What is a Petoskey Stone? The “Petoskey Stone,” which became the official state stone of Michigan in 1965, is actually a petrified fossil coral of the genus hexagonaria. Approximately 350 million years ago, a warm, salt water sea covered Michigan. In the depths of this sea, the members of the colony coral lived.
It is a compound coral in that many animals lived together in a colony. In each hexagonal chamber of the coral lived a small salt water marine life organism. Petoskey Stones are pieces of this coral; these pieces can be as small as a marble or as large as a boulder.
When talking about the Petoskey Stone, the hexagonal chambers are sometimes referred to as the ‘eyes’. These ‘eyes’ are actually the coral’s mouth. When the coral was living, tentacles radiated from its mouth and brought in food. These tentacles are the lines coming out from the edge of the eye of the stone. The small flecks seen in the eye of the stone are the coral’s food, which became petrified along with the coral.When the sea retreated, the coral was covered in silt and mud. This silt is seen as dark streaks on the Petoskey Stone.In a time before Native American Indians moved their teepees across the hills and dunes of Northern Michigan, before even the dinosaurs roamed the Earth, a warm, salt sea covered what is now Lake Michigan. The fish that swam in this sea more closely resembled sharks than they did the salmon and lake trout swimming in our waters now.
The time was 395 million years ago, in what is now referred to as the Devonian Age. The Devonian lasted for about 50 million years and is called “The Age of Fishes” because of the prolific increase in numbers and types of fish that occurred at that time. There were several types of jawless fish and plate-skinned fishes. Many of the fish of the Devonian had box shaped bodies covered in scales as impenetrable as armor. Bony fishes, or Osteichthyes, appeared in the Middle Devonian. These fish had bony skeletons covered in slimy scales. Most of the fish in the Age of Fishes were well under a foot long. The first sharks also appeared in the Devonian. They were not the large and long sharks we have today; their maximum length was only four feet. One type, Climatius, was only three inches long!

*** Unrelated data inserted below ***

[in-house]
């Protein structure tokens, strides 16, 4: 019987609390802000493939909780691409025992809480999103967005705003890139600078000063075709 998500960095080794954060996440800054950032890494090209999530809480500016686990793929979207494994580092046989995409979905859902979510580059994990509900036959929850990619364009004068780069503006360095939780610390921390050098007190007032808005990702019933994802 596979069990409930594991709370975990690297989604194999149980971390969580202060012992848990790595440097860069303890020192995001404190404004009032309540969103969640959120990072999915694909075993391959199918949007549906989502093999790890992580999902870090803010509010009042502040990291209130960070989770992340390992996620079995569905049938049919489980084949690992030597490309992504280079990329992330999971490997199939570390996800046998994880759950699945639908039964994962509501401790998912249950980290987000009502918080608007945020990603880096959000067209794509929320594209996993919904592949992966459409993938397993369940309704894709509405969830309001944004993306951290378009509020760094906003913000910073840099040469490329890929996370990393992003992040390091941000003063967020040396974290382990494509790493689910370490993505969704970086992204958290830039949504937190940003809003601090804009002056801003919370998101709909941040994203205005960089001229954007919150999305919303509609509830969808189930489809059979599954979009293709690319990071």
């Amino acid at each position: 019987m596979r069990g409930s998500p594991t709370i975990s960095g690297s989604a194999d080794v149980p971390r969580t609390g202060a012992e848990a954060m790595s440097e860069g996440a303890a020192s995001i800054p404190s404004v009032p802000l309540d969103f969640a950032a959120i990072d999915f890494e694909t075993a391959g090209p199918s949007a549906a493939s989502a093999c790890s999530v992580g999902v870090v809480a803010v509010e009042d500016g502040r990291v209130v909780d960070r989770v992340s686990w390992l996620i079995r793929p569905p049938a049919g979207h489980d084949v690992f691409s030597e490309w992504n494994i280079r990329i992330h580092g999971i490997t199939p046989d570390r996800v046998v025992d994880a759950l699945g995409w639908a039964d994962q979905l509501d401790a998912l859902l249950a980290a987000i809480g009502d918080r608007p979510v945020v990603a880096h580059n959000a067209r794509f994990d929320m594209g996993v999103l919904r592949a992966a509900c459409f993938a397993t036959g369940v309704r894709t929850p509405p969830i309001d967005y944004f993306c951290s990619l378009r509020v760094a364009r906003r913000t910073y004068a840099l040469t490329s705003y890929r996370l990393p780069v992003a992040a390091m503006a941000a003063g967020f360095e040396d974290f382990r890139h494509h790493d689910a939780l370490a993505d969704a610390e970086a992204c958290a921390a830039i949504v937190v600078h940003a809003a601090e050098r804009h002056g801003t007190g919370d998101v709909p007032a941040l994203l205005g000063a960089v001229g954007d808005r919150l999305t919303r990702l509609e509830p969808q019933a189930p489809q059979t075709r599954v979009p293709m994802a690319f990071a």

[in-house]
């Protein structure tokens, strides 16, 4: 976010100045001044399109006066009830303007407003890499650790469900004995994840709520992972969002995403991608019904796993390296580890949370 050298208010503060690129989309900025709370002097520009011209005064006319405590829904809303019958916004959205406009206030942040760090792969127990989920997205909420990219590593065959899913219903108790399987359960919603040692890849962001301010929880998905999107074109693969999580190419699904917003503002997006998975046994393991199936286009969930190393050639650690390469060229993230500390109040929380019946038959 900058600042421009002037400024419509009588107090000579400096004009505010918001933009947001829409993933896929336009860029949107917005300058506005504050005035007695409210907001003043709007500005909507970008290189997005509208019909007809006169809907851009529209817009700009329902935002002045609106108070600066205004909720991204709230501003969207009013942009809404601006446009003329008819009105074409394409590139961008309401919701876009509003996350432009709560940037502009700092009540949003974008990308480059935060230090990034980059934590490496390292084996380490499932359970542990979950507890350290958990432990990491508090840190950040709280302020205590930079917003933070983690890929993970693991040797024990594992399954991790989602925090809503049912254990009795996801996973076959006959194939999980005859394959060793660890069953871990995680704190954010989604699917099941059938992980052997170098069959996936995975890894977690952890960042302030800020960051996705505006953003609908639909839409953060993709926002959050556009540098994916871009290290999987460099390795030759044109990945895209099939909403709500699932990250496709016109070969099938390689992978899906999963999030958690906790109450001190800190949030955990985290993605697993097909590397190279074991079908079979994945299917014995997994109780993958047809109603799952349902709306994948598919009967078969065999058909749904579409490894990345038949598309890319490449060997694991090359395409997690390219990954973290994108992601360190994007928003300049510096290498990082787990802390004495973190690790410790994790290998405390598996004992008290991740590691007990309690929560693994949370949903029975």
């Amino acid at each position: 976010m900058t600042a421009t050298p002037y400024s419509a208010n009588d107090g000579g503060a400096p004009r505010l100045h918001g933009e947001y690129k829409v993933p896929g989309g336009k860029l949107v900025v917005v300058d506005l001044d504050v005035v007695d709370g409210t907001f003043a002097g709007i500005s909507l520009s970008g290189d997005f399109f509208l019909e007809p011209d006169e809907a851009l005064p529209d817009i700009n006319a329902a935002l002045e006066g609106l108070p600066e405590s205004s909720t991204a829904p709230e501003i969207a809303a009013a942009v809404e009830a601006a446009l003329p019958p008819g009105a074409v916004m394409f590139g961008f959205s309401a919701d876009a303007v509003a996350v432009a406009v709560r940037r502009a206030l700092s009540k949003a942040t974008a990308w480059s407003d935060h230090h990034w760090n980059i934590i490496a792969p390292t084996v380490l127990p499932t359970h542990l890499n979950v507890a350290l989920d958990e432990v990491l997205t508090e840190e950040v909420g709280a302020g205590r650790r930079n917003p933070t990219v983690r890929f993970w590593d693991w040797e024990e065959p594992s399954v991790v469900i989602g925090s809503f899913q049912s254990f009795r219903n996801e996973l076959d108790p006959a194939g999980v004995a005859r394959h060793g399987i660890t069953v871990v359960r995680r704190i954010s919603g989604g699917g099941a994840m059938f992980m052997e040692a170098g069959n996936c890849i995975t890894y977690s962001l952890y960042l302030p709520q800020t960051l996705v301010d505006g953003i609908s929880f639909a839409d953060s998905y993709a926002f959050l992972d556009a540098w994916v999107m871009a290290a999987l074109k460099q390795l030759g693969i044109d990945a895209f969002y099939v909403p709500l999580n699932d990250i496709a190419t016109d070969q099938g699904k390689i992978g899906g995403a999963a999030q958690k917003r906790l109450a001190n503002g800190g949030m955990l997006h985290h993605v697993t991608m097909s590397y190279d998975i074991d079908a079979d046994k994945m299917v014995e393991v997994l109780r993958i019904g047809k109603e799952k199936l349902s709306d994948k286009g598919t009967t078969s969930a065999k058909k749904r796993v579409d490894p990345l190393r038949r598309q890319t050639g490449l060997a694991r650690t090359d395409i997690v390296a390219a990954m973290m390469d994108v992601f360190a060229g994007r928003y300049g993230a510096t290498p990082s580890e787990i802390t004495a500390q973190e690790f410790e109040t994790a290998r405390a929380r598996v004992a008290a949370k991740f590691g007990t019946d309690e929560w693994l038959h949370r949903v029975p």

In addition to the fish, spiders, millipedes, and insects were abundant. The first fossils of insects were found in Devonian rock. Many of the insects were wingless. At this time, vascular plants became more widespread and numbers jumped. Vascular plants use special conducting tissue to gain nutrients and water. The leaves are not what we see today. Instead, there were several small, needle-like leaves branching off the plants’ stalks. There were no roots. The first tree forests appeared in the middle Devonian. Most of the trees were seed ferns, which developed their seeds, not in cones, but on their leaves. They are now extinct.
While all of these creatures are growing and evolving, in a little bay that will someday be named Little Traverse Bay, a colony of corals is rapidly growing.
The animals in this colony extract needed minerals from the salt water and then secrete limestone that surrounds and protects them from the ravages of the predators of the sea. The formal name for Petoskey Stones is HEXAGONARIA because of the six sided shape that the limestone cups took on.
Silt and mud settled to the bottom of the sea and covered the coral. Eventually, the coral petrified, with this silt and mud filling in its holes, and lay untouched at the bottom of the sea for millions of years. The retreats of several ice ages have carved and shaped the land masses of North America, including Michigan and its Great Lakes.
The number of glaciers that came and went over the millions of years after hexagonaria fossilized pushed the corals into many different areas of Emmet, Charlevoix, Cheboygan, Presque Isle, and Alpena Counties. It is not uncommon to find Petoskey Stones many miles inland from where Lake Michigan now lies. Because most of the stones are found around Petoskey, the stone was given the name Petoskey Stone.
Want to find your own stone? Take a walk on the miles of beach of Little or Grand Traverse Bays of Lake Michigan. When dry, a Petoskey Stone is whiteish gray and is powdery to the touch; thus, it is almost impossible to distinguish a Petoskey Stone from an ordinary rock. Get out in the water and the eyes of the Petoskey Stones will jump out at you.
Stores price polished Petoskey Stones based on the clarity of the coral in the stone and the color of the stone. Stones found in Little Traverse Bay have a rich, carmel color to them. As you go away from the bay, the stones become lighter in color.